Increased state funding is so important is because school districts mandated costs (costs required by law such as pensions, charter school tuition payments, and provision of special education) are rising faster than state revenues, forcing districts to either cut programs or increase local property taxes.  As explained by PASBO’s Tim Strom, “[T]he impact of how the state chooses to pay or not pay for a mandated cost clearly matters. Districts that could tax more, did so, and those who could not, still taxed a little more but at lower levels even as they cannibalized programmatic and other areas of the budget. Over the past decade, the commonwealth’s inability to adjust school finance policy even while watching all this unfold, drove educational funding gaps wider and wider.” 

One way to provide some relief to districts, would be to enact the charter school funding reforms in H.B. 272 and S.B. 27 which have bipartisan backing and overwhelming support from school boards. These bills would create a flat rate for cyber charter school tuition and fix the flaws of perverse incentives baked into Pennsylvania’s current charter school special education tuition calculation (the Triple-Whammy in the current system is demonstrated in RFA’s first episode of PACER TV). Now would be an ideal time to implement such reforms, as the myth that charter schools receive significantly less funding than district schools has been debunked (in studies by both PASBA and the Afton Group) and because cyber charters in particular are receiving massive amounts of federal dollars, without experiencing any revenue loss. 

Day 5 tweet: 

Day 5: School performance metrics

One issue expected to confound policymakers, school leaders, researchers, and the public alike in the coming years, is how to measure school performance after years of potentially invalid data due to pandemic-related disruptions. Pennsylvania has multiple metrics intended to measure school performance, including the most recent dashboard, the Future Ready PA Index, and it’s predecessor, the School Performance Profiles which is still used as part of the state’s educator effectiveness system. Many individual districts and charter schools use their own measures. For example, the School District of Philadelphia publishes School Progress Reports and Annual Charter School Evaluations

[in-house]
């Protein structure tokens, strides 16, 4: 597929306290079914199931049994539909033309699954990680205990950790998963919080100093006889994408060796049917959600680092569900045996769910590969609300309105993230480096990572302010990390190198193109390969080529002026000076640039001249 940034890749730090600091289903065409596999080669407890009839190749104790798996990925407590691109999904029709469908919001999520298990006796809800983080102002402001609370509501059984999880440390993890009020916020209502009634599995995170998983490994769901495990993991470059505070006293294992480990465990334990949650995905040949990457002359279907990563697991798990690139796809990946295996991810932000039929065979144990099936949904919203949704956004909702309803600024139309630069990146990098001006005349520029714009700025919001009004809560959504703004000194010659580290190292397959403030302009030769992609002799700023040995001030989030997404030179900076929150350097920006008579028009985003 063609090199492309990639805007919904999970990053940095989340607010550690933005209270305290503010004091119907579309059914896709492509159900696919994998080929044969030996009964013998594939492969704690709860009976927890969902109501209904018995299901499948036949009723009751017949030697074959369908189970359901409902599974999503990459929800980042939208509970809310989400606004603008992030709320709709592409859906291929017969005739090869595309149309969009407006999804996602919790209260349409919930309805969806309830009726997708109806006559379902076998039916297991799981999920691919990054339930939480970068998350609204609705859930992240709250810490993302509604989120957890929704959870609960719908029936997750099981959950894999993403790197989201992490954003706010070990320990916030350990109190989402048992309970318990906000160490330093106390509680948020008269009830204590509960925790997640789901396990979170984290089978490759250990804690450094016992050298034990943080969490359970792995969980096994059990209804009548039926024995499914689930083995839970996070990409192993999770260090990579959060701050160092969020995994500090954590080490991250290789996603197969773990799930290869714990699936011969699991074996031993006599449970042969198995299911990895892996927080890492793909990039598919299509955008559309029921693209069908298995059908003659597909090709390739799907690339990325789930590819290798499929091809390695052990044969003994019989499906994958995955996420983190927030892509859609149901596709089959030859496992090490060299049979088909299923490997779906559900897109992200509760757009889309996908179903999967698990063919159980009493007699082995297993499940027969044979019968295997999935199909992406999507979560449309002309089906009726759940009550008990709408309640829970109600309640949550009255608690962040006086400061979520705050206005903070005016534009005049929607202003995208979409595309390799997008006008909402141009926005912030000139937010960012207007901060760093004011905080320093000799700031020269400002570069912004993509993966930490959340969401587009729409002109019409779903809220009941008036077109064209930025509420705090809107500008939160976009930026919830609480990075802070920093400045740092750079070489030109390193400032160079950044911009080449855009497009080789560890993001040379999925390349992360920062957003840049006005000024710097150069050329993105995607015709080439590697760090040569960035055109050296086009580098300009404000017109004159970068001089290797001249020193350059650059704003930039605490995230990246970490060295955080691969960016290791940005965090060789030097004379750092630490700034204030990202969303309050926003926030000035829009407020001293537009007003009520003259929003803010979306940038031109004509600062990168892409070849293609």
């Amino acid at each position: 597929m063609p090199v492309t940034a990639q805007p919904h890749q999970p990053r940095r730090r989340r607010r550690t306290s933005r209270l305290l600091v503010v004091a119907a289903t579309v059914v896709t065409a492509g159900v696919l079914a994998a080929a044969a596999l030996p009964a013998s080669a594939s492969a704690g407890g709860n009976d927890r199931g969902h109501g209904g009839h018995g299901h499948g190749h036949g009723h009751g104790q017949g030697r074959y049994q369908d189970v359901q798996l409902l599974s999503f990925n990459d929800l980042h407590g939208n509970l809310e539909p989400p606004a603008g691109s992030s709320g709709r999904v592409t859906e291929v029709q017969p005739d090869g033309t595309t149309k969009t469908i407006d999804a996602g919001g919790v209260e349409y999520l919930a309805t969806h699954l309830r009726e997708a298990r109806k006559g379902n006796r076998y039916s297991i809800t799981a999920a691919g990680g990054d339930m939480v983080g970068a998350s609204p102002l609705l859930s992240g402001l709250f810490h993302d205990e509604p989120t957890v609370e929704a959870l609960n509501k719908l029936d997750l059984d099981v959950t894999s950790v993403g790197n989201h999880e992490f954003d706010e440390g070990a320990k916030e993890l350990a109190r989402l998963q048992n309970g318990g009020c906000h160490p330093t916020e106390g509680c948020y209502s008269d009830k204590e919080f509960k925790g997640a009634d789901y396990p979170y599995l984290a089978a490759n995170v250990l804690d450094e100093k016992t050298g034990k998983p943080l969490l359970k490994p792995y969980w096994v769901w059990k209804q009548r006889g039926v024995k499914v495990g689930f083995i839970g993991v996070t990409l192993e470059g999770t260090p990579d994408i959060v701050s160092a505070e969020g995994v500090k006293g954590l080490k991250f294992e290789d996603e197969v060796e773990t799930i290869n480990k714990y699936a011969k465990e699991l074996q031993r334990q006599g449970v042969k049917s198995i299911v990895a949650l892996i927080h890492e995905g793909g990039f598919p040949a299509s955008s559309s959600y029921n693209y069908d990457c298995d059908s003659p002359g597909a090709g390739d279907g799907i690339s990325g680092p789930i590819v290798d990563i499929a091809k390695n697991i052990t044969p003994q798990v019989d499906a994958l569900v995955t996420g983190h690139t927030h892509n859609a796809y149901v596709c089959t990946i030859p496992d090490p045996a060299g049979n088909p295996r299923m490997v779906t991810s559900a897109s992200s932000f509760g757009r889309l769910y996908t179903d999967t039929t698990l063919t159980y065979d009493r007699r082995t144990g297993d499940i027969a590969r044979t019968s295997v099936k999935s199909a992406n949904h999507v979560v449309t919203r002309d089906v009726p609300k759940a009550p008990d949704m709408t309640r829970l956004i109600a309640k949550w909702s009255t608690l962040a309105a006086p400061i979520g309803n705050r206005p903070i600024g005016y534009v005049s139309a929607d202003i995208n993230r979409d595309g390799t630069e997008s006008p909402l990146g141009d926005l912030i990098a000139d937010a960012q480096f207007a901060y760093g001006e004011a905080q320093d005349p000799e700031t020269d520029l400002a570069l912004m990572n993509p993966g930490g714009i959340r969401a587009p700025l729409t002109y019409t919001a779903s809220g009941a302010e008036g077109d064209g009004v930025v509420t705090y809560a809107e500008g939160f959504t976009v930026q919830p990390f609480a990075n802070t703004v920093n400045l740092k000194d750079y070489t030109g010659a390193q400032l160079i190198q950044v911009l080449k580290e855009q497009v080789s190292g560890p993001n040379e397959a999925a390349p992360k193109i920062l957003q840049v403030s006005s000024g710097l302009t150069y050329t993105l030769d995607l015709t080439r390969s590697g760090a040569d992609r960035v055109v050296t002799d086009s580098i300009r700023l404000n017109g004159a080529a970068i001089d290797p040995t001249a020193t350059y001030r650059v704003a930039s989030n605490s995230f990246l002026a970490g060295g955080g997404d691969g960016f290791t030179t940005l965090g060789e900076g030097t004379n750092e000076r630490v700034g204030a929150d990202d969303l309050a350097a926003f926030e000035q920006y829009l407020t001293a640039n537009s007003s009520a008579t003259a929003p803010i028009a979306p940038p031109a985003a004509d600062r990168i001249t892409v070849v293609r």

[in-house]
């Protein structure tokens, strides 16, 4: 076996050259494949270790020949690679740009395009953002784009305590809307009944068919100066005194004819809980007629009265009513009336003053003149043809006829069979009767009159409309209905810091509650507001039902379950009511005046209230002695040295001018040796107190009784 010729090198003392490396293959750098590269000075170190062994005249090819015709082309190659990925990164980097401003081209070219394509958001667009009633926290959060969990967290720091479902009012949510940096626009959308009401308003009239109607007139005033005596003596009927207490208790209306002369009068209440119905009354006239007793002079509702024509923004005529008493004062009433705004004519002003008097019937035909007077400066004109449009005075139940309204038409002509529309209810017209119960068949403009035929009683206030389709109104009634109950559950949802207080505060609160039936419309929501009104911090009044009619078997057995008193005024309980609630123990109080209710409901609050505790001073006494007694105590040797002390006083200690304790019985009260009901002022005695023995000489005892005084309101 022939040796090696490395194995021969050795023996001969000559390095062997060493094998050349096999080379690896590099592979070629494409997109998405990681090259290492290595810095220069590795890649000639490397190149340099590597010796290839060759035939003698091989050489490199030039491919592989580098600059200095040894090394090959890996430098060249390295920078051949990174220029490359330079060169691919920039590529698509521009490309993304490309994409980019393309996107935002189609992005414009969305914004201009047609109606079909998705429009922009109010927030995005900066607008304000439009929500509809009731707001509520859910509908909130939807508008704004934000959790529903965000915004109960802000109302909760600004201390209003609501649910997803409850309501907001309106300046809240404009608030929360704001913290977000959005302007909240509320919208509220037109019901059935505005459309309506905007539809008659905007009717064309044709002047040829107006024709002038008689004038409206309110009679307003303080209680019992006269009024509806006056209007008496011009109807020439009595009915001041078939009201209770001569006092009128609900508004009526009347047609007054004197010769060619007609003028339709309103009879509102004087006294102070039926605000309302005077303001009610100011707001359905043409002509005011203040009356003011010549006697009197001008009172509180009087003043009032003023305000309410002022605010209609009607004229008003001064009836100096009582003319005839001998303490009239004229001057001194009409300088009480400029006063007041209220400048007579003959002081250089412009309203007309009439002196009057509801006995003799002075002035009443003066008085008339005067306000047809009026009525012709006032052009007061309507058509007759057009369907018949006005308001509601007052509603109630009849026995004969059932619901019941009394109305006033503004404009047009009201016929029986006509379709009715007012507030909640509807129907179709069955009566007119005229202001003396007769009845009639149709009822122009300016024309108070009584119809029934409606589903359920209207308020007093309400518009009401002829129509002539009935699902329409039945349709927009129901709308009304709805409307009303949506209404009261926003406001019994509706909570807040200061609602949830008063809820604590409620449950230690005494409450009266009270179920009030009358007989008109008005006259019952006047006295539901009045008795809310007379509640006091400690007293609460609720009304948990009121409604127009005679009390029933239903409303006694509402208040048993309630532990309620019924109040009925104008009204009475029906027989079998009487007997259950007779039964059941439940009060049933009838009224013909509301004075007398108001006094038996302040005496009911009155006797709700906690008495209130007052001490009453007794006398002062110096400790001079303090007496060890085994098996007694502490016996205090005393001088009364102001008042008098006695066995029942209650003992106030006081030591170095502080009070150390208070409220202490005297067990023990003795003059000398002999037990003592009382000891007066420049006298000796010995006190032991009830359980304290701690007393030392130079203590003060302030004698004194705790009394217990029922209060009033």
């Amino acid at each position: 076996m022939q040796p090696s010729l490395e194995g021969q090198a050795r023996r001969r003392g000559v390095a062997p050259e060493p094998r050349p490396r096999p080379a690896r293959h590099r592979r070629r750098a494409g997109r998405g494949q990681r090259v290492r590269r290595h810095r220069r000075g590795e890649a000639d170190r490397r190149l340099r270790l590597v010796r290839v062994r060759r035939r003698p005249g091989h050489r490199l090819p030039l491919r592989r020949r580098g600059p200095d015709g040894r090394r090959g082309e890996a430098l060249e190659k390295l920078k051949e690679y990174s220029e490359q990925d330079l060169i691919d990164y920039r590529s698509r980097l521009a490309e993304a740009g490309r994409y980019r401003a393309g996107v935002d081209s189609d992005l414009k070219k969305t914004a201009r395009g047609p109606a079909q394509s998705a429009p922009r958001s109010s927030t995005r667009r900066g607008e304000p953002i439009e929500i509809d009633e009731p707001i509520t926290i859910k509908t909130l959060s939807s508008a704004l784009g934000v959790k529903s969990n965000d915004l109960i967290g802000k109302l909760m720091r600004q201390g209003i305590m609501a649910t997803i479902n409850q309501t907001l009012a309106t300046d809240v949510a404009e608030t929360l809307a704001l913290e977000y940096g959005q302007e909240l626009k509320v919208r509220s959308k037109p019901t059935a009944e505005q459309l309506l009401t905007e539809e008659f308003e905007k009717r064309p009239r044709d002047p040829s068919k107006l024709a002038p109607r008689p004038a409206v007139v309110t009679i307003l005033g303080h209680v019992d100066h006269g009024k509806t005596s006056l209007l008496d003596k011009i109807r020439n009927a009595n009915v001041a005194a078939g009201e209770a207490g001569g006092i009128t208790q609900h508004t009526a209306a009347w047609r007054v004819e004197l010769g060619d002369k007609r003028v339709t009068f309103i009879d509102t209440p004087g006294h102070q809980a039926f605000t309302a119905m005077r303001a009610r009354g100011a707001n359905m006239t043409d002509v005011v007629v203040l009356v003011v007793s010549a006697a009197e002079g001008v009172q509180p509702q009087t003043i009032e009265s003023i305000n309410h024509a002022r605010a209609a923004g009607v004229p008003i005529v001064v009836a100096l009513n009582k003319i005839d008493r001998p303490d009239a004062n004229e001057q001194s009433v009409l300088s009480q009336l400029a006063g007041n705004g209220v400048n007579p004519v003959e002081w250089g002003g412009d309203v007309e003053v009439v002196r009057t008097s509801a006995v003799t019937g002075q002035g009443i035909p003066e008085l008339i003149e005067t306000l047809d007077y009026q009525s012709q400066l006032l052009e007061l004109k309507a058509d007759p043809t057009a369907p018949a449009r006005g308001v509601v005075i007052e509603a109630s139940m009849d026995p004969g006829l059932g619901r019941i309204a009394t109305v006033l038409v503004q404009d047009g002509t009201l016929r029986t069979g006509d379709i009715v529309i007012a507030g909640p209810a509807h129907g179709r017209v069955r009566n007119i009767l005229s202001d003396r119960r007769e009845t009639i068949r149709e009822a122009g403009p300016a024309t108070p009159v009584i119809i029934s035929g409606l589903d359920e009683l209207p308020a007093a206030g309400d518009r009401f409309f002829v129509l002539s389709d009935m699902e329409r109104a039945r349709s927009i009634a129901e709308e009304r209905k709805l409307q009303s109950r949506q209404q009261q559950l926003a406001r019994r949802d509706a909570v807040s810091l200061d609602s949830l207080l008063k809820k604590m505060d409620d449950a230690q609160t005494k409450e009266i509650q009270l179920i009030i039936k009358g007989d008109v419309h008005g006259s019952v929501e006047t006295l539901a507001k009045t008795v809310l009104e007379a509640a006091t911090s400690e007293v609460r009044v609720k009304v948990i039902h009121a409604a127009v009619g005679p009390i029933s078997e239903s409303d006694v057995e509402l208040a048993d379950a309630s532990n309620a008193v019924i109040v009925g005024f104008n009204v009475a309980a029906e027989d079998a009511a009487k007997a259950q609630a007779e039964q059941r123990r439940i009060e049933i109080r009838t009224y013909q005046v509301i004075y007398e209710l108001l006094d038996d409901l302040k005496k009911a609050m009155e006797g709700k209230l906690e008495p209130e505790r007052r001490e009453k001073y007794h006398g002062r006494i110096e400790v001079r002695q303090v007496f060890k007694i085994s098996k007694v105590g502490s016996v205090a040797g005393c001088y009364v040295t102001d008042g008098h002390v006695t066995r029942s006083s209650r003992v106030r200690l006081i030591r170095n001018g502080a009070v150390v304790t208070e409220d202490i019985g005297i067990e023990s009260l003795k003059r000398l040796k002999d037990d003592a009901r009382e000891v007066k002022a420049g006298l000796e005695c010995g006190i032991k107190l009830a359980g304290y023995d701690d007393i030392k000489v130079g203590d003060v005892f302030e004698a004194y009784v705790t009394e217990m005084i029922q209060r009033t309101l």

One thing all these metrics have in common is heavy reliance on state standardized tests –– the PSSAs and the Keystone Exams––including both raw proficiency rates and PVAAS, a metric of academic growth. But tests were canceled for the 2019-20 year and delayed in 2020-21 for many districts, causing serious concerns about the misuse of invalid data. 

This may provide an opportunity for policymakers to consider alternate measures of school performance, focused on inputs that measure the richness of educational experiences that schools provide to students (quality teachers and staff, rich and challenging curriculum, extra-curricular offerings, small classes, and adequate facilities), the quality of school climate (use of trauma-informed approaches and limited police involvement and reduced exclusionary discipline), and the extent to which schools reduce segregation and equitably serve students with the greatest needs. RFA’s Equity-Focused Charter School Authorizing Toolkit provides examples of how to hold schools accountable for serving students experiencing homelessness (which PA schools often under identify), students in foster care or returning from the juvenile justice system, English learners, students with disabilities, and students in poverty.

This is also a time for policymakers to remember that metrics to measure “school” performance are often not the sum of their parts because results are driven by out of school factors. This is why housing policy, health care policy, employment policy, environmental policy and more, are all education policy. To paraphrase Jean Anyon in Radical Possibilities, the impact of reforms that improve out-of-school circumstances “can make a mockery” of (still important) school improvement. 

David Lapp is the Director of Policy Research, at Research for Action, a Philadelphia-based education research organization.

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Capital-Star Guest Contributor
Capital-Star Guest Contributor

The Pennsylvania Capital-Star welcomes opinion pieces from writers who share our goal of widening the conversation on how politics and public policy affects the day-to-day lives of people across the commonwealth.